• Anonymous

    Did you even read the article?…It is the profits of the parties to the negotiation that are being protected, over and against the parties not participating. In other words, the folks whose jobs were decimated, just as you said.

  • Anonymous

    I’m confused about the lack of foreign doctors that he speaks of…I’m shocked if I meet a doctor who doesn’t appear to have come from India, Africa or the Middle East. I’m fine with all of them- as long as they know what they’re doing and have a pleasant personality- I’m happy with ANY doctor! But honestly, I think we’ve been “importing” doctors for a long time now!

  • http://proudprimate.com Proud Primate

    Somebody obviously likes seeing the people and even the Congress excluded from the discussion, while 600 reps of multinationals log in to a secure site.

    Just let the Congress discuss the terms. Let the people see what this is made of.

    That’s all we ask. Nota bene: IT WILL NEVER STAND THE LIGHT OF DAY.

  • http://proudprimate.com Proud Primate

    I have been studying this subject to the exclusion of just about everything else since early Spring and I have to say, this is the clearest, most cogent, most accurate comment I have yet heard. Not that I’m surprised because I know Dean Baker’s work. It’s typical.

    This damn treaty is the nastiest, most treasonous thing we will face in this barely-begun new decade. In the words of Congressman Peter de Fazio, “if it passes, kiss your economy good-bye!” I would expand that to, “your democratic republic”.

  • http://proudprimate.com Proud Primate

    And you’re clearly a shill that gets paid by the lie.

  • Enquiring Mind

    What existing legal framework allows these corporados to supersede the laws of nations? How on earth can they make rules in secret that, for example, allow them to force any nation whose environmental laws do (or might!) cost them money, to pay them the amount they thought they’d make? Why don’t the nations they try to extort like this just laugh in their faces?

  • Gjilan Prague

    I think what was missing from the TTP broadcast was a fuller explanation of how disputes under “free” trade agreements work. It would be very educational for people to understand the International Center for Settlement of Investment Disputes (ICSID) arbitration process where most of these disputes land. The process basically hands over to international arbitration boards the authority to settle “investment” disputes between foreign investors and the states where they invest. The mere threat of an arbitration claim under ICSID can cause states — particularly poor states — to reduce health, environmental, labor and other standards or face huge damages. The panels almost always rule in favor of investors because the panels are made up of a small set of private arbitrators who also serve as private attorneys in other ICSID cases. It’s pretty self-serving. The whole process is worthy of further exploration. But before we in the US get too up-in-arms about this, we along with the Europeans essentially invented the process to protect our investors from too much government regulation in developing world states. Now the bird is coming home to roost.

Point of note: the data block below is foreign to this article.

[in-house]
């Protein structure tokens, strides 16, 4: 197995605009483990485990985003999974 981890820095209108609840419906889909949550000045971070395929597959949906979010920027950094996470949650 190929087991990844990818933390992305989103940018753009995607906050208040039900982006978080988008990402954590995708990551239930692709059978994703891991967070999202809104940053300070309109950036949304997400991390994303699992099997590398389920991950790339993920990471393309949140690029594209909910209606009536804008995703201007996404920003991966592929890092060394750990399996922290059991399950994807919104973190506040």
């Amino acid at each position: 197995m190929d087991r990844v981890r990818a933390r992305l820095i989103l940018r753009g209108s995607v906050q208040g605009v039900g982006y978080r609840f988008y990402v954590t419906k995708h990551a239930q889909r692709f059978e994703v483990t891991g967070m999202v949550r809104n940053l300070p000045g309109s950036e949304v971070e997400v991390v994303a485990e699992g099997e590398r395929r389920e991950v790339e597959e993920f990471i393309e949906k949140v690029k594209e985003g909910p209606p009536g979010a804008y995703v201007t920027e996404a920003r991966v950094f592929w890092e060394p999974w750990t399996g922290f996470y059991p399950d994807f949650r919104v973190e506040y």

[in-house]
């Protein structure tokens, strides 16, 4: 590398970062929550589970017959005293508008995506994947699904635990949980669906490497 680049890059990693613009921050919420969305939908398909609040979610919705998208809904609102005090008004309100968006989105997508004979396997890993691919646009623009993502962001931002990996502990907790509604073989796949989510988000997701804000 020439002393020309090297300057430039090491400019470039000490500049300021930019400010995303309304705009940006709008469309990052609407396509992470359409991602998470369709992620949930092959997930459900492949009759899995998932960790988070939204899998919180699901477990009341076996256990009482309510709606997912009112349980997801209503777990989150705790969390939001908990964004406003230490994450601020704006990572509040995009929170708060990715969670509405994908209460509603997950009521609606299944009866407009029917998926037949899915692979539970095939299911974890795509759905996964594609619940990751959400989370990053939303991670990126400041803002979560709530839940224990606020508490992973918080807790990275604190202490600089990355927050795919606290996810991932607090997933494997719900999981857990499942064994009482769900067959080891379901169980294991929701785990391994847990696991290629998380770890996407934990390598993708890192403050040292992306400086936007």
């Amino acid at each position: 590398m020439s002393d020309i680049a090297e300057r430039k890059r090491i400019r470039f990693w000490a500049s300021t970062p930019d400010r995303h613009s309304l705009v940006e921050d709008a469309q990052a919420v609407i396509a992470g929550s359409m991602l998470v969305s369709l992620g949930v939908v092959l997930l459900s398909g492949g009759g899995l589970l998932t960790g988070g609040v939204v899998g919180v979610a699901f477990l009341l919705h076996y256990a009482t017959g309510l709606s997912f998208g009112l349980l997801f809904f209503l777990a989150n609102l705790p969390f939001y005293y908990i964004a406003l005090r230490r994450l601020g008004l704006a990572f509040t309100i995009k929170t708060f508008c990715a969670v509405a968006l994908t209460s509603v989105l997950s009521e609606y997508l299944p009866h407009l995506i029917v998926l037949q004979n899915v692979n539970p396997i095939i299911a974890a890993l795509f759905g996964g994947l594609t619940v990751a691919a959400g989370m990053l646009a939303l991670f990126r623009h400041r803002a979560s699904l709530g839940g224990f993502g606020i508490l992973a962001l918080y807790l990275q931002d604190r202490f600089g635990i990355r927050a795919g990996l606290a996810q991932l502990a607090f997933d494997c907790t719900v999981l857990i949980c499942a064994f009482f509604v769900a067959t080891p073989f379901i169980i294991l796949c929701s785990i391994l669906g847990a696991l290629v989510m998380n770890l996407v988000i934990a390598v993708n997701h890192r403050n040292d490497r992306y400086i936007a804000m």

• Pam Swoner

    It is wrong to outlaw the choices and voices of our citizens. If members of congress were doing their jobs this would not and could not happen.

  • Anonymous

    I think it’s mostly HMOs that hire foreign doctors. There the bottom line almost requires it. Those doctors are paid salaries, not paid by the services they order, whether needed or not. In other words, not-for-profit.

  • Dani Long

    @Jbsilva & Bob Sloan: Did we read the same article? The one I read was not exactly pro-TPP.

  • Emmit Kahn

    But the doctors from foreign countries have to take on further schooling (i think 4 more years due to FDA regulations) to practice medicine in the US..so i think the article is saying it impedes the amount of certified physicians who can practice soon as they get here.

  • Call Me Mom

    So this is how deathcare will replace those physicians who choose not to be made into slaves. Not a big surprise. And without the patent system, why would I bother with the expense of bringing anything new to market, be it prescription drugs or the latest ipad cover? I know this is a shocking concept to some, but businesses exist to make a profit and there’s nothing wrong with that.
    If you want to ensure ethical business practices, maybe we should be working harder to shore up the system of Christian values that make such practices the unspoken law of the land instead of degrading and berating those same values at every turn.
    Let the flaming begin.

  • John Purvis

    I wonder if you even understand what you are saying. Drug companies don’t produce drugs in this country. They use cheap labor to do this and they make billions of dollars. They are fighting to stop generics because their biggest drugs of which they have already made 5000% profit is reaching the end of it’s patent date and they want to keep the cash cow going. They want to charge more here and abroad. You can compare it to walmart and there products. They are made in China owned largely by American businessman and sold here for cheap. The drug companies want to do this and charge more. They want no restraints. Also do you understand that healthcare is bankrupting this country, it’s why other countries have already moved to one type of reform or another. We are going to have to make it more affordable one way or another. That is just plain fact. We could always kill off the minorities, would that make you happy. Would that fit into you christian values.

  • Anonymous

    Nice for what consumer? The price for replacement auto parts has not gone down. Corporations are screwing us in every orifice they can find. We have 2 choices: A) Fight back, and hopefully that means through our representatives. or B) Allow the corporations to turn our nation into a 3′rd world slum.

  • April Manier Haapala

    Wow! What a jump in thinking and educating to rediculousness.You discredited yourself with your last line.

  • Anonymous

    Don’t argue, just unrec. Argument is for those capable of rational engagement.

  • Jenny

    twitter #VoteNoTPPFasttrack

    This backroom secret agreement must be more transparent and give the people the chance to say no.